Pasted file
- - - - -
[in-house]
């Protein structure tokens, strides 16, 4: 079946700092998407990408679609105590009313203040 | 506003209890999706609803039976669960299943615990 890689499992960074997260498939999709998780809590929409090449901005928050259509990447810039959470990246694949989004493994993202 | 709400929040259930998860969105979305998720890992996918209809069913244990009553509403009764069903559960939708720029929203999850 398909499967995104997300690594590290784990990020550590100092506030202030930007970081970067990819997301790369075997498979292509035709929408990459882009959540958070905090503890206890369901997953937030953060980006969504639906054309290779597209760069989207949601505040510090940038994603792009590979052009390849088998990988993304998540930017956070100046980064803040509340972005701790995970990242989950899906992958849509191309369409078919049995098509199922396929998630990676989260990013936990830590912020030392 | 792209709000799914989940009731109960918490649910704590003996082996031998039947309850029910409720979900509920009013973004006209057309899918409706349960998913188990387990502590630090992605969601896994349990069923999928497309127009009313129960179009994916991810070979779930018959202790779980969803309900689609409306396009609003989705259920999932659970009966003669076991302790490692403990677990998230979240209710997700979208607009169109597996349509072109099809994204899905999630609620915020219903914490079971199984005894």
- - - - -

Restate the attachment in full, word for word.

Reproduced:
[in-house]
């Protein structure tokens, strides 16, 4: 079946700092998407990408679609105590009313203040 | 506003209890999706609803039976669960299943615990 890689499992960074997260498939999709998780809590929409090449901005928050259509990447810039959470990246694949989004493994993202 | 709400929040259930998860969105979305998720890992996918209809069913244990009553509403009764069903559960939708720029929203999850 398909499967995104997300690594590290784990990020550590100092506030202030930007970081970067990819997301790369075997498979292509035709929408990459882009959540958070905090503890206890369901997953937030953060980006969504639906054309290779597209760069989207949601505040510090940038994603792009590979052009390849088998990988993304998540930017956070100046980064803040509340972005701790995970990242989950899906992958849509191309369409078919049995098509199922396929998630990676989260990013936990830590912020030392 | 792209709000799914989940009731109960918490649910704590003996082996031998039947309850029910409720979900509920009013973004006209057309899918409706349960998913188990387990502590630090992605969601896994349990069923999928497309127009009313129960179009994916991810070979779930018959202790779980969803309900689609409306396009609003989705259920999932659970009966003669076991302790490692403990677990998230979240209710997700979208607009169109597996349509072109099809994204899905999630609620915020219903914490079971199984005894």